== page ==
You Be The Campaign Manager: Which Advertisements Tested Best
by Thomas Riehle in Politics
Wed October 31, 2012 5 a.m. PDT
(Week of 10/26/2012) A national or statewide political campaign runs on television advertisements. To measure the effectiveness of a Presidential campaign means, in large part, measuring the effectiveness of its advertisements.
The Vanderbilt/YouGov Ad Rating Project, a collaboration between YouGov and the Center for the Study of Democratic Institutions at Vanderbilt University, is a project that lets the people who matter most—ordinary American citizens—rate the political advertisements that have been sweeping the airwaves in the 2012 campaign season. A politically representative sample of 600 Americans rates each ad on topics such as likability, fairness, believability, and whether the ads evoke emotions like hopefulness, happiness, disgust, and anger. Each ad test also includes an oversample of 200 “True Independents”—that is, those who do not identify with either Democrats or Republicans, and when asked in follow-up state that they do not lean toward either party, either.
We tested 23 advertisements so far: 10 from the Romney campaign, 10 from the Obama campaign, 2 from the Romney-leaning American Crossroads Super PAC, 1 from the Obama-supporting Priorities USA Action Super PAC. (We tested one advertisement twice.)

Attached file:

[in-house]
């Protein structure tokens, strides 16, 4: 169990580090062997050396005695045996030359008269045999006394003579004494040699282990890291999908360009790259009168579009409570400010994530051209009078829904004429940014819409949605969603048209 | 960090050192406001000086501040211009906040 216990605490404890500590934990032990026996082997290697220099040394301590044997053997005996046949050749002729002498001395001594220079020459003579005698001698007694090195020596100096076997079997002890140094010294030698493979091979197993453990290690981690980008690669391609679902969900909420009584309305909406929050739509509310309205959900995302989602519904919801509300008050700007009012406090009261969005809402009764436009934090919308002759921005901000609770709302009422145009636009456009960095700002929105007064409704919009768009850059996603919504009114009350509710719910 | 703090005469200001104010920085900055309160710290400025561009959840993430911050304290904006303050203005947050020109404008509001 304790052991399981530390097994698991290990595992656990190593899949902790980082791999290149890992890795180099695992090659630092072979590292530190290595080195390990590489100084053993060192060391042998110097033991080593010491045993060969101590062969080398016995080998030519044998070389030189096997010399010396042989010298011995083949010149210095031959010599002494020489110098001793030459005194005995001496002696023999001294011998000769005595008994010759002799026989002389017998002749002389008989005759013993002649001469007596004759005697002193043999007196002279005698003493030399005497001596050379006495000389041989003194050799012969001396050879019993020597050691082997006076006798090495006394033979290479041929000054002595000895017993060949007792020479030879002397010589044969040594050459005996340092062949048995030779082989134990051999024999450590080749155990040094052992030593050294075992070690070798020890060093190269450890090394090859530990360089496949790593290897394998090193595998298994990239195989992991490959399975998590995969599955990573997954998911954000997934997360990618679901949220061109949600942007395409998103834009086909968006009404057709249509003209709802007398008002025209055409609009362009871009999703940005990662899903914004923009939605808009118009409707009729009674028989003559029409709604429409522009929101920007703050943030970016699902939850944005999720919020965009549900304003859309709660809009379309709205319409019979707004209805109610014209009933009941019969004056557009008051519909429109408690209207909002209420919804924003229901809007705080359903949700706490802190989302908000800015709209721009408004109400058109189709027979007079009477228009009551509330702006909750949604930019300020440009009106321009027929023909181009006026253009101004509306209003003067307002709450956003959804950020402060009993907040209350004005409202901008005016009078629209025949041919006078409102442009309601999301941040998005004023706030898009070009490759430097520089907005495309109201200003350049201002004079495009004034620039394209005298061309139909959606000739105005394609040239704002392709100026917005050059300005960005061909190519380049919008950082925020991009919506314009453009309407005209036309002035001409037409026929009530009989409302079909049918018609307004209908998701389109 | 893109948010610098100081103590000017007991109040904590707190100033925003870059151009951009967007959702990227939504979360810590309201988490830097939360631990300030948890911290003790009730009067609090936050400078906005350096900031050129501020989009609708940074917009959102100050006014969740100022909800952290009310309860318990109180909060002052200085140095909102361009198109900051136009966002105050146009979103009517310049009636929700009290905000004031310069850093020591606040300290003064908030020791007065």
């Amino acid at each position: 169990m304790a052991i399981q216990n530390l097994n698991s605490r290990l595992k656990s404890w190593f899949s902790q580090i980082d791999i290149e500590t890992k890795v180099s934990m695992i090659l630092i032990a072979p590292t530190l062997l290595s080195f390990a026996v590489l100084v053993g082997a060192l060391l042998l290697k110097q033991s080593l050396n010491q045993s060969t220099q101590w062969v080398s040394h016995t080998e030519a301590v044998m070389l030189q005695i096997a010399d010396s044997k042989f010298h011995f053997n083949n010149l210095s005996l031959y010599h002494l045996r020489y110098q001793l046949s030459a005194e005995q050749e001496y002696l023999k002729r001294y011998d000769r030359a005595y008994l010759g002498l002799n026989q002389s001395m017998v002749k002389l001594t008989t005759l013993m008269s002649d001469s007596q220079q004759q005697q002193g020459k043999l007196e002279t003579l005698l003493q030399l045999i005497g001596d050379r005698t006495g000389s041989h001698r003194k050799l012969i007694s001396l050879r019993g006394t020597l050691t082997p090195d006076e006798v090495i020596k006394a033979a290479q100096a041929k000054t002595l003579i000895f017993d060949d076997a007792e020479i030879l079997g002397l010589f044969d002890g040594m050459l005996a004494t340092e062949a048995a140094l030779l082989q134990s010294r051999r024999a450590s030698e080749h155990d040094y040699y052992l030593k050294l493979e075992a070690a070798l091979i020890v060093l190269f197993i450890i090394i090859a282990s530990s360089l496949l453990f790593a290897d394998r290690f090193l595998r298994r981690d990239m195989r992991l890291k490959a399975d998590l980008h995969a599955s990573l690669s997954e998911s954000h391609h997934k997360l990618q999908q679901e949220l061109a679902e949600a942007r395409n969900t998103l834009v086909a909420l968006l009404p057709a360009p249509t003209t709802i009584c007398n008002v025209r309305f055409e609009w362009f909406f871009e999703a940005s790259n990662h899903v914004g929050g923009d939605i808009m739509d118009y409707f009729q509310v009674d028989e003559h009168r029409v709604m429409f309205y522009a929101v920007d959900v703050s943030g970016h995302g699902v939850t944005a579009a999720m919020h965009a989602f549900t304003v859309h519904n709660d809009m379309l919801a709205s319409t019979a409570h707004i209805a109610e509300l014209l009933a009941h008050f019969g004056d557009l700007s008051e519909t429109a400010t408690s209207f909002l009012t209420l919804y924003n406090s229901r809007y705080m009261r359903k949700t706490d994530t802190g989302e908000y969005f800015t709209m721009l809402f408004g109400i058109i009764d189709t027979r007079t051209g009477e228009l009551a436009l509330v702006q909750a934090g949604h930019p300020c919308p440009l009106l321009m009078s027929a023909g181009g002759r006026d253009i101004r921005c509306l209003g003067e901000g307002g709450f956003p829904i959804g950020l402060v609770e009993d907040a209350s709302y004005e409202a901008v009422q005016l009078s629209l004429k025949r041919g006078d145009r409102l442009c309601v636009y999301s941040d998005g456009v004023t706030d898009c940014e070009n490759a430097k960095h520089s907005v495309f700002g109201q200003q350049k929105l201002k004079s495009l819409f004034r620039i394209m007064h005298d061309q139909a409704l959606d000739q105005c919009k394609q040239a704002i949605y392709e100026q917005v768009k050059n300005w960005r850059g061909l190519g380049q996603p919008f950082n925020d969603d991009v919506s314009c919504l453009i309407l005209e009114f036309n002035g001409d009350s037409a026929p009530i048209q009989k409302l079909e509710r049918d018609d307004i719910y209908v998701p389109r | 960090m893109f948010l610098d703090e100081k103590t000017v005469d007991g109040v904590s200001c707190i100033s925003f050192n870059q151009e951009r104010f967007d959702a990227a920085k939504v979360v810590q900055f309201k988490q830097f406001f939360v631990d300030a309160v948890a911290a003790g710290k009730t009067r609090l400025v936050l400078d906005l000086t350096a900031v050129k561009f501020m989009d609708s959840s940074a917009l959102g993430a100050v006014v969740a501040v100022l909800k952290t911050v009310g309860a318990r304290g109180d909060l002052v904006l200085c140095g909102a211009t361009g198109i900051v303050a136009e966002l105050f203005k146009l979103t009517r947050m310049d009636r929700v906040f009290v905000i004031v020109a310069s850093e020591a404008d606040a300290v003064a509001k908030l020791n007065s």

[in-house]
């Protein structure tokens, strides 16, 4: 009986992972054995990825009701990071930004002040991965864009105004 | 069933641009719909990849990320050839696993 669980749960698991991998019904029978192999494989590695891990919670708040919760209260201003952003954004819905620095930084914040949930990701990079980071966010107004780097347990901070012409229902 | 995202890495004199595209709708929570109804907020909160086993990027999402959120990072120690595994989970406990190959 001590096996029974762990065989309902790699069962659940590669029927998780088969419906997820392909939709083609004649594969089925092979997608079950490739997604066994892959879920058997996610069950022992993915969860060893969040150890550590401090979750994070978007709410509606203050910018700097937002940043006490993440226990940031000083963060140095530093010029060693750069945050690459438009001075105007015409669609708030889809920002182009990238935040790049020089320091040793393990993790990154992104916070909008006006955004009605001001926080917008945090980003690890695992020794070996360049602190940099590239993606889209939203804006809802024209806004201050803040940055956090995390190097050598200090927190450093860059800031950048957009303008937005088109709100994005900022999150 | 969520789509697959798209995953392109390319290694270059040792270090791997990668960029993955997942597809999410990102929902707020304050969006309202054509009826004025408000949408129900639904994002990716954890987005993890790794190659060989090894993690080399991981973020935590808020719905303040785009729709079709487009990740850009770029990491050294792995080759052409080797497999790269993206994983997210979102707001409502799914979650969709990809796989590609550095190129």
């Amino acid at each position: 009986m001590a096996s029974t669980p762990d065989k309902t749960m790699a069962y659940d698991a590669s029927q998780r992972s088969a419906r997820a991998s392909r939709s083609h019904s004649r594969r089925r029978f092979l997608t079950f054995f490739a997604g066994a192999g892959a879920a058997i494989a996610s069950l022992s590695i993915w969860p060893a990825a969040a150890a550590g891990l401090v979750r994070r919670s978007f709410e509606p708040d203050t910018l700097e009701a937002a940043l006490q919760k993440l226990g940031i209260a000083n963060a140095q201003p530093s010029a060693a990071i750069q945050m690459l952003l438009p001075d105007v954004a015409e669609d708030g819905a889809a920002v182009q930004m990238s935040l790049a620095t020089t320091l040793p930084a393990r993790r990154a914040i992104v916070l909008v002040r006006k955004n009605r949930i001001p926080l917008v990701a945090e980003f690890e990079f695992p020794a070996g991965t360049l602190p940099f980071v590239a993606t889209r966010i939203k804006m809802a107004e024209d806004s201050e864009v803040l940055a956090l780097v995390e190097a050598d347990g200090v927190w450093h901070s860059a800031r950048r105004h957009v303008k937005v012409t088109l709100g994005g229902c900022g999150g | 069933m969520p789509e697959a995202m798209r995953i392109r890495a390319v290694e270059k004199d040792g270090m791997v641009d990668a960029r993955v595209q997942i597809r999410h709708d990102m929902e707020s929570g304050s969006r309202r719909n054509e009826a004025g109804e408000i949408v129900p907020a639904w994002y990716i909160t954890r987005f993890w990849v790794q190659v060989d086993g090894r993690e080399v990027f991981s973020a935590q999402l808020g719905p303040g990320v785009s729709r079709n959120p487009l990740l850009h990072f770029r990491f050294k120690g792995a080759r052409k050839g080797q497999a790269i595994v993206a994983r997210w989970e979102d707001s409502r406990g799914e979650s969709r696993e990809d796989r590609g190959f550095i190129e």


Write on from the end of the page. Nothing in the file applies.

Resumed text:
All the data are here, along with YouTube links to each of the advertisements. You be the campaign manager: Based on these results, which advertisements might swing voters into your column, which would best rally the base, which go too far?
One advertisement sticks out as the most effective in breaking through the advertising clutter, as almost half (49%) of the True Independents rate this advertisement Interesting : Romney’s “Right Choice” advertisement.
Several Obama advertisements seem to cross the “too snarky” line with True Independents: the recent “Big Bird” advertisement, as well as Obama’s “Stretch,” “America the Beautiful” and “No Taxes” all scored above 40% in the number of True Independents rating the advertisement Unfair. Only Romney’s “Doing Fine” reached that threshold with 2-in-5 True Independents blowing the whistle on the advertisement as Unfair.
None of the advertisements tested achieved the 40% on leaving True Independents feeling Hopeful. The advertisements that came closest were Obama’s “First Law,” and Romney’s “Too Many Americans” and “A Better Day,” each at 24% Hopeful among True Independents.
Neither campaign’s advertisements are clearly superior in these scores, but reviewing each advertisement’s scores across the 10 measures provides a unique way of reviewing the Presidential campaign as it comes to its bumpy close.
Photo source: Press Association